The judges had made their decisions by 3p.m. and the awards ceremony began. First to receive their prizes were 22 students who were awarded Medals of Merit. These were presented by Mr. Denis Naughton, T.D.. The recipients (in no particular order) were Gemma Hallworth and Rebecca Caulfield, class 1M, What are the Effects of watching too much TV?; James Finn and Aaron Finn, class 1S, The effects of Technology on Children; Éinrí Hunt, class 1S, Salers; Lukas Galad, Mohammad Abdullah and Patrick Coleman, class1H, Do video games affect you?; Sarah Rooney, Megan Regan and Dominic Mahon, class 1R, Is your phone as clean as you think?; Letitia Williams, Gabrielle Kuisyte and Shelagh Doherty, class 1R, Hot Phones; Zara Loftus, Marita O’Hanlon and Ellie Moffatt, class 1H, Boys to the Left, Girls to the Right; Ciara McElroy and Ciaran Treil, class1B, Which Tea Bag is the best? and Erin Phillips, Roisin Duffy and Caitlin McDermott, class 1S, Is my phone a Health Hazard?

Next up were the awards in the Life Sciences category. These were presented by Dr. Eadaoin Tyrrell, Sligo I.T.. First place went to Aoife Coleman and Louise Costello, class 1M, with their project Will the next generation be able to communicate without the use of Technology? In second place were Jack McDonnell and Jamie Mitchell, class 1S, with their project What is Ebola? Third place was awarded to Leanne Collins, Lauren Frain and Nicole McGrath, class 1B, How Bad is our Grammar? while fourth place went to Elise Phillips, Ilana Phillips and Anna Regan, class 1S, Why 5-a-day?

The Physical Sciences/Technology awards were presented by Dr. Sheila Gilheany, IOP. In first place were David McHugh, Patrick O’Grady and Darragh McNicolas, class 2M. Their project was How can we make the farm a Safer place? In second place were Jack Casey and David Phillips, class 1H, with their project Is liming your land worth the cost? Third place was awarded to Aaron McNamara and Kevin Kenneally, class 1S, How DRS works on an F1 car, while fourth place went to Mathew Dillon, Shane O’Connor and Josh Carney, class 1R, How to prevent injuries due to Football Boots.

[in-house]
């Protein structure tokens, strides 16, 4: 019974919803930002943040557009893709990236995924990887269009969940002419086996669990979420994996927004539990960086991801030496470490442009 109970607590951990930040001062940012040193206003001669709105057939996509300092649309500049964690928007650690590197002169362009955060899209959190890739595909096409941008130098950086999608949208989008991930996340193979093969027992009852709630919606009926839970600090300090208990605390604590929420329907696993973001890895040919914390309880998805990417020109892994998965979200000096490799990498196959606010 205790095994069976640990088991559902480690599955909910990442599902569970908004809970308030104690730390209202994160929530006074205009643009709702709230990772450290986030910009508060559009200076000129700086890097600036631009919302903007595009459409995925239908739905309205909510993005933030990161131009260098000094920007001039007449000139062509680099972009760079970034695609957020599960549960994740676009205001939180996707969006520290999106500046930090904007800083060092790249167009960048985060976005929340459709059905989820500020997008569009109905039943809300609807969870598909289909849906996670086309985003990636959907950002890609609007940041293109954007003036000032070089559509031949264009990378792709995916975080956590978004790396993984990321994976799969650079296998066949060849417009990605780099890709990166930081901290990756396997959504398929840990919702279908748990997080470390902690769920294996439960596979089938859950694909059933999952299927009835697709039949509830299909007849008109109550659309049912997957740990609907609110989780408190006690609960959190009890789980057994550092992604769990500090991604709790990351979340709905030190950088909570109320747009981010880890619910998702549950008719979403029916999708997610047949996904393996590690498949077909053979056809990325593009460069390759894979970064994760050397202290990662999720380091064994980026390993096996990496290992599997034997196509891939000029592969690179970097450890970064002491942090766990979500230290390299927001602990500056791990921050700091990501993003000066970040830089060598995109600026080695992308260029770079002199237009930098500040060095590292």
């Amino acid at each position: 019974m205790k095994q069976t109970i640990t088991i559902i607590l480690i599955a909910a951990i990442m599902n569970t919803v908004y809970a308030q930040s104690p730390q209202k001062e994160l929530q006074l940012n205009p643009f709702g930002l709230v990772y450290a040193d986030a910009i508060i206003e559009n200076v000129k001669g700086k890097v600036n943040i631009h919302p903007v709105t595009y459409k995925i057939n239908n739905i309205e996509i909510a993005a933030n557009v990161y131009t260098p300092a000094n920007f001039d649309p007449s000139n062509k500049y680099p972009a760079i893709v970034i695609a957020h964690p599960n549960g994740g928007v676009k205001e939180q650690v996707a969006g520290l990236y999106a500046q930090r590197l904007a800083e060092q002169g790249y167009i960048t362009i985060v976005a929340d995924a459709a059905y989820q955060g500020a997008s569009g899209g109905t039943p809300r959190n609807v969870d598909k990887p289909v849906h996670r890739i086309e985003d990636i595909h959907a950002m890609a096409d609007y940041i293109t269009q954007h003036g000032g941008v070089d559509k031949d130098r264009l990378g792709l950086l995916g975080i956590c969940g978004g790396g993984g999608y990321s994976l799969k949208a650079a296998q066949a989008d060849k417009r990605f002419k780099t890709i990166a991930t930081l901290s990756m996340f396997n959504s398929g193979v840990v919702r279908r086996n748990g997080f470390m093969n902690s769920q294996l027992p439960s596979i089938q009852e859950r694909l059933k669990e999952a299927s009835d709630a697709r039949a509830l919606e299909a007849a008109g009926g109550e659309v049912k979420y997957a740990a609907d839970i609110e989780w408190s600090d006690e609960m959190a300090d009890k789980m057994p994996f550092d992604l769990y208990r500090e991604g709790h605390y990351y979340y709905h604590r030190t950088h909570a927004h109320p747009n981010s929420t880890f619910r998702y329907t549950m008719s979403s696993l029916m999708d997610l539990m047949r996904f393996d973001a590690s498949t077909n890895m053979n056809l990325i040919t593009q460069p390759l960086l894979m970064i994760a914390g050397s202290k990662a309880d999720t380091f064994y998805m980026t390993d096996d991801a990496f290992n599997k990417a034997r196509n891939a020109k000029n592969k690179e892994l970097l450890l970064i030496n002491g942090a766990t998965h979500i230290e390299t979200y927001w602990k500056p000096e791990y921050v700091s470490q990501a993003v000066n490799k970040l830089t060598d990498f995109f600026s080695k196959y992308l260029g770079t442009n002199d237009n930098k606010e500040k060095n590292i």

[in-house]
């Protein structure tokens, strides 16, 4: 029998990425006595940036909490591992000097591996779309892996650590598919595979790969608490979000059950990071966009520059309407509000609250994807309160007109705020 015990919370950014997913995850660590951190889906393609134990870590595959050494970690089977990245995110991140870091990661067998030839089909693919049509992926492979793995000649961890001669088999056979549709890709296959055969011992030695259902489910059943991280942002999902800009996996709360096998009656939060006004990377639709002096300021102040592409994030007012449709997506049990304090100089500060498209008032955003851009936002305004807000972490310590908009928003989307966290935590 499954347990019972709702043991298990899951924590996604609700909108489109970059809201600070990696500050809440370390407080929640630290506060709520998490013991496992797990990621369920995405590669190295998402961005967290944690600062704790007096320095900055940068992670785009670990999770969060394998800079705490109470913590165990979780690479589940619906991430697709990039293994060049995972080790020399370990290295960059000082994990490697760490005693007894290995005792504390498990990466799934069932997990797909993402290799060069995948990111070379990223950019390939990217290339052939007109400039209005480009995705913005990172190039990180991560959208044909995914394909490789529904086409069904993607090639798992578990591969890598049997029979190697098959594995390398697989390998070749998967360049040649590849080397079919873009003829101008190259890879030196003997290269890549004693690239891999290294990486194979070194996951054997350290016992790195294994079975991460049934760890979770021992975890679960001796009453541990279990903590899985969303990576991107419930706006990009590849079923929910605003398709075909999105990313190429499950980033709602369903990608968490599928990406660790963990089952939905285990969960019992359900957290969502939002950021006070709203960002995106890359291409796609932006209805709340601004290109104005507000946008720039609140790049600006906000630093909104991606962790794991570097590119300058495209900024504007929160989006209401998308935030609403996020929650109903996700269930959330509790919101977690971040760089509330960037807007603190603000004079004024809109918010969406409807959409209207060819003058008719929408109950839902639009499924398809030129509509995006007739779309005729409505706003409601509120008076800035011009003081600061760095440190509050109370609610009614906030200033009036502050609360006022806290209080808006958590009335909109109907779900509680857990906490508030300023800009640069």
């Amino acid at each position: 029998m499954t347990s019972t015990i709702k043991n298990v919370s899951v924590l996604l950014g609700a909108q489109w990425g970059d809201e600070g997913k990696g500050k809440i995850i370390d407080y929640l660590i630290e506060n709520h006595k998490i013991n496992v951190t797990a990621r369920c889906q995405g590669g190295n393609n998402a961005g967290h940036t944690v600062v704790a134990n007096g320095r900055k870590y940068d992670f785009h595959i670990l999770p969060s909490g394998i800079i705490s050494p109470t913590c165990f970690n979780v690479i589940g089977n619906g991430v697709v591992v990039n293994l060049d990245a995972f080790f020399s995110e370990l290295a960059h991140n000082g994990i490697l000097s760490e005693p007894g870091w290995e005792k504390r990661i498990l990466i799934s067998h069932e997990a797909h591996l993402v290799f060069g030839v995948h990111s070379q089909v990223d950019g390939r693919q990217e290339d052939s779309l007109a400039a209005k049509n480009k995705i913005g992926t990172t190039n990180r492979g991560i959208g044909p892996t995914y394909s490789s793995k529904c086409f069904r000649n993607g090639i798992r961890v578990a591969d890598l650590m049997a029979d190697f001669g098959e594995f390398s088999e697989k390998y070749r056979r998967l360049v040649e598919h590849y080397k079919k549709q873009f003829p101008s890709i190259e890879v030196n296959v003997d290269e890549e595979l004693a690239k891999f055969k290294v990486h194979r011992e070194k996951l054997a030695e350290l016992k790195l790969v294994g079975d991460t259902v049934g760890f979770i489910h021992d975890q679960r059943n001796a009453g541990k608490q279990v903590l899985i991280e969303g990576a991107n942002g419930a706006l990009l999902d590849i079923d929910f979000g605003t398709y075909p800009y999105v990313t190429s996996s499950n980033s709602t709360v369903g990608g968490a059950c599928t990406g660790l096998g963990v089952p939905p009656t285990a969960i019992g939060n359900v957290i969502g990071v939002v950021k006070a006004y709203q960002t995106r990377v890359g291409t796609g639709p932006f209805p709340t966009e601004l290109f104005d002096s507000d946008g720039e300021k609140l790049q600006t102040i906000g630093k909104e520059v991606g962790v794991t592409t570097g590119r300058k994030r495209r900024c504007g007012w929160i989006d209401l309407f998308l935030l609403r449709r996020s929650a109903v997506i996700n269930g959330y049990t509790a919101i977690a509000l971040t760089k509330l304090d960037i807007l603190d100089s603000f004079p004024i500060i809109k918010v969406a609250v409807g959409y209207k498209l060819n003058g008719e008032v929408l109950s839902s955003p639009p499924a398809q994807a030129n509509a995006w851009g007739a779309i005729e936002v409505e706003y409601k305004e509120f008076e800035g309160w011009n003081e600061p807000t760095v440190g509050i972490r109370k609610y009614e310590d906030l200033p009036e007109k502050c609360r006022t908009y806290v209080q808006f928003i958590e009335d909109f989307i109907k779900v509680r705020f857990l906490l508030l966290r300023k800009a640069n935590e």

The top three awards were presented next. The Best Individual Project, was awarded to Roisin Maloney, class 1M. Her project was called Can we live without Polymers? Runners-up, Junior Scientists of the Year, St. Nathy’s College 2015, were Lisa Rushe and Samantha Durcan, class 2J. Their project was called Ill-Discipline. They investigated the effectiveness of Penalty Sheets, as a deterrent against bad behaviour in St. Nathy’s College.

The top award, Junior Scientists of the Year, St. Nathy’s College 2015, consisting of a Trophy and €100, was awarded to Darragh Beirne, Oisin Phillips and Mathew Coyle, class 1H. Their project was called Is the time right for LEDs? It looked at the saving that could be made in a typical household by changing from standard incandescent light bulbs to LEDs.

Well done to all the students who entered projects in this competition. The prize winners will have the opportunity to continue their research and to present their projects in the next round of SciFest, to be held in April in Sligo IT.

This Science Fair would not have been possible without the help of so many people (Judges, Exhibitors, Presenters, Colleagues and TY students) and the sponsorship received from both the local community and national organisations. In particular, we would like to thank McHugh’s Wholesalers, Imelda Towey, Thompson Butler, Aurivo, Dooney’s Menswear, Pallas Foods, First Class Office and FDK Engineering of Ballaghaderreen, along with SciFest Ltd., SFI, IOP and the Royal Society of Chemistry.